Book of the Year 2015 (see all)
Several hundred years have past since the rebirth of Scadrialand, its peoples emerging from the long dark earth and stepping into the light of a new world, a world of balance, where perseveration and ruin can coexist in harmony.
The time of Allomantic and Feruchemical powers is waning, as steel and technology take its grip on a newborn land. However, not all is as Harmony wished it to be.
Lord Waxillium 'Wax' Ladrain, self-styled Guardian and Lawman of Elendel and his trusted companion Wayne, rare Twinborns who can use both Allomantic and Feruchemical powers return once more, working against the clock to halt civil unrest and solve the mystery of who is masterminding the instability gripping the city.
Shadows of Self is the second in Brandon Sanderson’s “Wax and Wayne” series, but you could be forgiven in feeling it is a first. While there is a history and depth of knowledge already in place its delivery comes across as a fresh beginning, of a story building itself anew.
In reality, if you are reading Shadows of Self, you may have already read Alloy of Law and/or the Mistborn series. As they say, once you go Sanderson you don’t go back. Shadows of Self takes the ethos and the quality of the Mistborn trilogy and offers it back to the reader from a new perspective, giving you the best of the old, with the adventure of the new.
However, if you have not read any of the Mistborn series (where have you been - a cave in the ground awaiting the world to spin itself to harmony?) then you are going to struggle. A rewarding struggle but a struggle none the less. Whilst it is not strictly necessary to read the original series you really should read Alloy of Law to ground yourself in the story’s modern history. On the other hand, if you can't wait that long to jump into Shadows of Self, Sanderson does provide a little of the backstory as the narrative progresses.
Wax and Wayne once again take up the role of independent Lawmen for the city of Elendel. They are a pair of fast-talking, long thinking and quick acting agents of law and order. Wayne’s internal monologue and turn of phrase provides the humour, while Wax supplies the moral compass and drive, with his desire for justice forged during his years in the raw and wild of the Roughs.
Wax and Wayne feel like they have been given more room to breathe, to stretch their proverbial legs and let the reader get a firmer grasp of who they are and what makes them tick. Because of this we are given a plot which builds layer by layer with familiar and unfamiliar themes. Carry over characters from Alloy of Law and the Mistborn books, such as Tensoon, the Kandra and Sazed, add a welcome continuity.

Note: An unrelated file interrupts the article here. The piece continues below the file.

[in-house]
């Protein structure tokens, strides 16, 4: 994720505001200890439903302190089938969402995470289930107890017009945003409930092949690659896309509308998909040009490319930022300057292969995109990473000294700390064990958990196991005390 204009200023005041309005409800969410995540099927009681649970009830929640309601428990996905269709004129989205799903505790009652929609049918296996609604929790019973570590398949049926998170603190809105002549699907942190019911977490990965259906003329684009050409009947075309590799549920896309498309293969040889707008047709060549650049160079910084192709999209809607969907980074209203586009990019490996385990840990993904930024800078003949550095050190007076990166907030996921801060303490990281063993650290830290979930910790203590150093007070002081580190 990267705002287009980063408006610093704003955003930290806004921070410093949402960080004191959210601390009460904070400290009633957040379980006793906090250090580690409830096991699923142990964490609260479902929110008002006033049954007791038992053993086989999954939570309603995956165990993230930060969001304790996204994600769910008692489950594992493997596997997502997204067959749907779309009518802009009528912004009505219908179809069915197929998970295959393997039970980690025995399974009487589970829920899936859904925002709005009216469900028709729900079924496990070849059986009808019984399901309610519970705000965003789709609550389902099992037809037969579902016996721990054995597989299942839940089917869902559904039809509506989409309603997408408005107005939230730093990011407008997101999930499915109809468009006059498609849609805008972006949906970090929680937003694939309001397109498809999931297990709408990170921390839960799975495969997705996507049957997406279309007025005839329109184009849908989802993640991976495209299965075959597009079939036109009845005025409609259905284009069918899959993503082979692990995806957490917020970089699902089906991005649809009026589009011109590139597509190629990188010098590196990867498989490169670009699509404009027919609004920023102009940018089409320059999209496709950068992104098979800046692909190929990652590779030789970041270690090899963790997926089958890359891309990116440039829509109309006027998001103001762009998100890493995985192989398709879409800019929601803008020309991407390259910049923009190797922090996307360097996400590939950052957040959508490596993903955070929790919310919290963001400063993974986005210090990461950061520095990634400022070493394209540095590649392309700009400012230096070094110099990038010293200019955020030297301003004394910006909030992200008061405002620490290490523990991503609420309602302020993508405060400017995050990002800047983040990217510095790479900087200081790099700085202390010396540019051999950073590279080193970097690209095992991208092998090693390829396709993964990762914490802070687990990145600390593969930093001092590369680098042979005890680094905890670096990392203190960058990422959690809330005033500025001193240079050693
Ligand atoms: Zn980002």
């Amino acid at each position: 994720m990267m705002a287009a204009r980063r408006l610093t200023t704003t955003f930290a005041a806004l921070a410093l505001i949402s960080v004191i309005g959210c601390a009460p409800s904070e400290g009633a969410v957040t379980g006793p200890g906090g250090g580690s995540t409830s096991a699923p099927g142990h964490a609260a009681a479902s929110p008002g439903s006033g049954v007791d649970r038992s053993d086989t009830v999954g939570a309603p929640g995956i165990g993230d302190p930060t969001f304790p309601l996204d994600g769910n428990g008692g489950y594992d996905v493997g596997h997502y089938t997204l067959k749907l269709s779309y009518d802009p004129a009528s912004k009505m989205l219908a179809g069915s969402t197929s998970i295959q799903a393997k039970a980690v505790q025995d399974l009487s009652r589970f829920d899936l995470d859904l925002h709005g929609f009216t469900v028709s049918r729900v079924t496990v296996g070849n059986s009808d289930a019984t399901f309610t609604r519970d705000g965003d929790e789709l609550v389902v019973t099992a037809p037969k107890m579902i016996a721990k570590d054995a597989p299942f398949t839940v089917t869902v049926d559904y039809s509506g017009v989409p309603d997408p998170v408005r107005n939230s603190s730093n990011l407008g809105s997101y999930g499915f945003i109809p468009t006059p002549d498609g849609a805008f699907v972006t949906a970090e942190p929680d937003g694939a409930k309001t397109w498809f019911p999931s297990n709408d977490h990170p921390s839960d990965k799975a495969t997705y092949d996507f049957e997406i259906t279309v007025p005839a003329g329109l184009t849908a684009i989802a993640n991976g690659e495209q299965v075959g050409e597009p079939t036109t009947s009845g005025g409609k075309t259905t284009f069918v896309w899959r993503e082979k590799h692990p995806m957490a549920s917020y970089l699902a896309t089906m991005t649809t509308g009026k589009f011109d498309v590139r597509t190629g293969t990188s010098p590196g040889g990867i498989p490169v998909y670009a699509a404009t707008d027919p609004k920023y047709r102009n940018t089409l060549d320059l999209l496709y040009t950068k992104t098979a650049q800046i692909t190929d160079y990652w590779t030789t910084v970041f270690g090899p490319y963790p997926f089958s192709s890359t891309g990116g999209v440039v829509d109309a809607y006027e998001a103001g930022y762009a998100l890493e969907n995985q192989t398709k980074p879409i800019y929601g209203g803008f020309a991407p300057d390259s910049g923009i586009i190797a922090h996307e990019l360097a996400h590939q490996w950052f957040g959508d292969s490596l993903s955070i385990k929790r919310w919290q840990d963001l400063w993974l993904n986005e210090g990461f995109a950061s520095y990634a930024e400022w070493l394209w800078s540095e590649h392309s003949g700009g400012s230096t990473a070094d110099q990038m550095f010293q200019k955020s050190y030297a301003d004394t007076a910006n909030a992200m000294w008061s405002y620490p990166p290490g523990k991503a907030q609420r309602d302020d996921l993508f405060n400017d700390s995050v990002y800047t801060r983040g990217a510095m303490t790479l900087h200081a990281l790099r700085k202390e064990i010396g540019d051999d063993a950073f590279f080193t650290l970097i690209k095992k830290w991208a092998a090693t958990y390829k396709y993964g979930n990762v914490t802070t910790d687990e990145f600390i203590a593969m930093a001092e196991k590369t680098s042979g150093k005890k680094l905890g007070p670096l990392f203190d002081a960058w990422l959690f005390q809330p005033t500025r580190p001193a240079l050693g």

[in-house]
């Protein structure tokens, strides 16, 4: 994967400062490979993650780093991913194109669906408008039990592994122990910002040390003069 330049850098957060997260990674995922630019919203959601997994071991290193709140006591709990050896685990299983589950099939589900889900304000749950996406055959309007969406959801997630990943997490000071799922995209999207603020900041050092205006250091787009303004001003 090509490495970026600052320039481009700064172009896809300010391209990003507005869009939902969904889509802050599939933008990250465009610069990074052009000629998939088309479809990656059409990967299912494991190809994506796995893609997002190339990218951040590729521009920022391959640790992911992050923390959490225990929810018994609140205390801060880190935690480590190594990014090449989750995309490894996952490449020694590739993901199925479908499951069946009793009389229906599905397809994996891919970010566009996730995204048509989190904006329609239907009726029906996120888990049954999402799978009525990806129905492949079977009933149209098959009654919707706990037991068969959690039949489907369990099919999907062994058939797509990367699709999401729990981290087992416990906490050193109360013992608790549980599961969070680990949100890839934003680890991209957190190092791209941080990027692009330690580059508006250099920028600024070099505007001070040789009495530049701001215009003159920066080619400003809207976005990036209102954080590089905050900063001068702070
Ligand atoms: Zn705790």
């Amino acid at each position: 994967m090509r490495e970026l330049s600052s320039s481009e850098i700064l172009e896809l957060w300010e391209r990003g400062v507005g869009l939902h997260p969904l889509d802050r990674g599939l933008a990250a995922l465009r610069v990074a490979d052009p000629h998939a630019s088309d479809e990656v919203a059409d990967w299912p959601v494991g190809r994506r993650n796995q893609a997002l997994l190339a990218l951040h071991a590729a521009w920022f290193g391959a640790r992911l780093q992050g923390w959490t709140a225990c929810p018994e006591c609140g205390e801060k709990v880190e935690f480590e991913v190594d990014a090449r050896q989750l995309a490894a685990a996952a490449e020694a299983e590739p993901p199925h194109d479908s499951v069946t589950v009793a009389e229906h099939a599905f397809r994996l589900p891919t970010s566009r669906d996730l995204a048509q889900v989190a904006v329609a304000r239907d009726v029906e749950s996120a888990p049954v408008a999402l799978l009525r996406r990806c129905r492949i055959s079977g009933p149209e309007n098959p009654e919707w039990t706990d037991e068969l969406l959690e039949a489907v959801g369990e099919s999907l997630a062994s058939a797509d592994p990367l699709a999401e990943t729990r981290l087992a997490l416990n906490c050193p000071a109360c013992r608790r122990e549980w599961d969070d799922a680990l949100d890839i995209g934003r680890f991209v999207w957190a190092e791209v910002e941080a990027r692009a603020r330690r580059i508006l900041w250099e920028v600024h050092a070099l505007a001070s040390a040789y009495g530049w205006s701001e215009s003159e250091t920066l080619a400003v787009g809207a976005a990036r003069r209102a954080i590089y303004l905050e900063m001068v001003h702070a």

With SoS I quite enjoyed the Sazed perspective, particularly as he deals with the realities of divinity. Sazed struggles to walk the line of action and inaction and knows that even when humans have it good, they still get it wrong, make mistakes and only slowly evolve and understand once they have picked themselves up from their missteps. It’s these varying elements of gradual progression and narrative insight which keeps the book in your hand and impossible to put down.
Wax and Wayne are not alone this time, along for the journey is Marasi, who in comparison to her presence in Alloy of Law is cast in a more prominent role. While not the most dynamic of characters, at times being undistinguished in her contributions to the greater story, her perspective and interaction with Wax does add a greater complexity and humanity to his, at times, rigid personality.
For all its positives, nothing is as perfect as each individual reader inevitability wants it to be. We always want a little more of this or a little more of that. For my own personal tastes I would have enjoyed seeing a greater overt use of Wax and Wayne’s powers from the outset. It’s not until the last quarter that you get a rolling and continued feeling of the old Mistborn sorcery. Throw in a little more detail on modern history, material on what occurred after the Emergence until the current day Elendel and I would have been a happy camper.
By no means is the Shadows of Self story a convoluted and Machiavellian mystery. At times it felt a little too easy for team Wax as they didn’t have to tax themselves too much to solve the next clue or puzzle. The flip side to this is you are swept along smoothly and easily with the plot and transported to that world and characters built long by a skilled story teller who is planting a seed of new promise and giving the reader a root’n toot’n adventure as well.
In Shadows of Self you can feel the world, it's mists and people. You can smell the horse leather and the coal in the air and you just want more.
Review by Fergus McCartan
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